It also doesn't hurt a pulp flick looking to put some dramatic meat on its bones to get a veteran actor to play the male lead. Samuel L Jackson – as usual – is the man of this film.

He portrays the morally centered Lazarus, an anchor to the flight-inclined Rae in both the literal and figurative sense. He kicks some ass, shouts some swear words and even plays some blues guitar.

Jackson was able to draw on his own experience for the part, looking back to his days growing up in the segregated south. According to Jackson, his character Lazarus is “very reminiscent of my grandfather and his brother who were farmers and guys who I spent a lot of time with when I was kid, who had very strict moral guidelines,” but who at the same time “were still hard drinkers on the weekend … They played music, sang and told me stories.”

Of course, the force of this acting duo would be nothing without Craig Brewer, the writer/director who exploded out of near obscurity with his feature Hustle & Flow . Similar themes of music and the depiction southern life that are prevalent in Hustle & Flow are taken in different directions in Black Snake Moan .

Brewer explains his aesthetic for the film as an update or paean to a style with all sorts of precedents: the southern gothic. “In the south at least, we're attracted to the grotesque and the outrageous. Sometimes it's in our own families, so it's hard not to have some true love and affection for some rather extreme characters,” he explains. “If you look at some of the work that I'm attracted to … there is a sort of outrageousness.”

Among those mentioned were Erskine Caldwell, whose novel Tobacco Road depicts a family that's so poor they salivate over raw turnips, and Flannery O'Connor, in whose short stories one can find a bleakly comic vision of the south. In O'Connor's tales blind retarded girls are married off to one-armed conmen, and various other perversions are colored with a streak of the religious.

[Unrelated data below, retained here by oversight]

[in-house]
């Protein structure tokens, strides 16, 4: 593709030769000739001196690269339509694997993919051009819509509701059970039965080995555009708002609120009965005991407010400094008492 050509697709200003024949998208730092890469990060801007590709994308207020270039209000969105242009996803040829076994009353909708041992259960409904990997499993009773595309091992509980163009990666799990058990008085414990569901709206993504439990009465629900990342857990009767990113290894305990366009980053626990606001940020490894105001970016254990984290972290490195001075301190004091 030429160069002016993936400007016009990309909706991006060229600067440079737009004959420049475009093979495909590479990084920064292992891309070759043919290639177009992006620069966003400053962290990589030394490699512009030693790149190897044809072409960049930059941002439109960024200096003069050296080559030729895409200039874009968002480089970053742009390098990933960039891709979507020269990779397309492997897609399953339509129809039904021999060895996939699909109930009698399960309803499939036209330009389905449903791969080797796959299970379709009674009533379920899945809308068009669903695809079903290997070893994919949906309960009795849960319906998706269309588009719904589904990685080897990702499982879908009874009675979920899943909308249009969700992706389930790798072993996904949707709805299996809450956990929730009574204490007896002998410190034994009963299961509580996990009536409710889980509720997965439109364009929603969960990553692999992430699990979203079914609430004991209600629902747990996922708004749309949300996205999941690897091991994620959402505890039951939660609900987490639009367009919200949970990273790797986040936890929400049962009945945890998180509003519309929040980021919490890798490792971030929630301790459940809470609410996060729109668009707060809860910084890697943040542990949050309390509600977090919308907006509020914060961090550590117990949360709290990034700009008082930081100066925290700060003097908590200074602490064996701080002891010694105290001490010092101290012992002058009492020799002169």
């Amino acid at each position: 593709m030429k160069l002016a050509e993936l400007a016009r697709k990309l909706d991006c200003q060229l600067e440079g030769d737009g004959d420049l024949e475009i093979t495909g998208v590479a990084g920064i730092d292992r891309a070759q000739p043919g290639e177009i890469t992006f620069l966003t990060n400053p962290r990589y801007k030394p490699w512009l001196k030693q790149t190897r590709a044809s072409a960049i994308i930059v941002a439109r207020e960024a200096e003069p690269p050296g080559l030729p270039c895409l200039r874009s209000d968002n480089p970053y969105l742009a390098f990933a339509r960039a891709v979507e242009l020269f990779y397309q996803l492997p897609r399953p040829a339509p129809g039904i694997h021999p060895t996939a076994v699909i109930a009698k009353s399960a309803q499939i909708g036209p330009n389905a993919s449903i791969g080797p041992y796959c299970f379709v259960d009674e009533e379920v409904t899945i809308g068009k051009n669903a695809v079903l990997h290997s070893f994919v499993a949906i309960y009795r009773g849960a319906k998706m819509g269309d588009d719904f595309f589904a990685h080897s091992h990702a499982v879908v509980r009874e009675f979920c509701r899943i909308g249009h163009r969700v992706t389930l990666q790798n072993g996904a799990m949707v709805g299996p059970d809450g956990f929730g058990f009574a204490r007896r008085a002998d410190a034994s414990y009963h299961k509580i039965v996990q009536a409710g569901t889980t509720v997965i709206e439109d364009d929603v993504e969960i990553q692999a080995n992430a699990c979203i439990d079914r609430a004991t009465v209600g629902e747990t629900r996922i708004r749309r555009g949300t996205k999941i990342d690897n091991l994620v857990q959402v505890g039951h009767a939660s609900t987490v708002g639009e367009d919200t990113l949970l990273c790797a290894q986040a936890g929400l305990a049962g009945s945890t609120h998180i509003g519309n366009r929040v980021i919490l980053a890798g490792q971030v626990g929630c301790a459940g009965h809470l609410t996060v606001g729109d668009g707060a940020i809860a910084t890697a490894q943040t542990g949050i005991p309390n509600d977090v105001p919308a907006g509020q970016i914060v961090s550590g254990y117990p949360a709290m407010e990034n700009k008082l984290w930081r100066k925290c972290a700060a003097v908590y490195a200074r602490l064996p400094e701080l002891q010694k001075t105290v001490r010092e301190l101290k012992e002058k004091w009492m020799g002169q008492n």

Brewer depended on his actors to make his vision relatable. “There is a Samuel L. Jackson performance, there is a Christina Ricci performance. But I think what excited them [was the] opportunity to go one step further with it and really create iconic looking characters,” he says. Because clearly “this is not necessarily a realistic portrayal of the daily lives of southerners – I assure you we do not chain up our women.”

The trick of making this film work, Brewer adds, was “getting actors that could be bold, but at the same time, that audiences allow to be that bold, in a rather outrageous scenario.”

So even if the movie posters have Ricci's Rae, the sex-abuse survivor in various poses of wan excitement against a dime-novel backdrop, and even if there are promotional hats about the movie stitched with “It's hard out there for a nymph,” what is really being exploited in Black Snake Moan is the audience's expectations.

Or as Jackson puts it, “I know what you want, but Craig gave you what you got.”

Black Snake Moan releases in theaters March 2.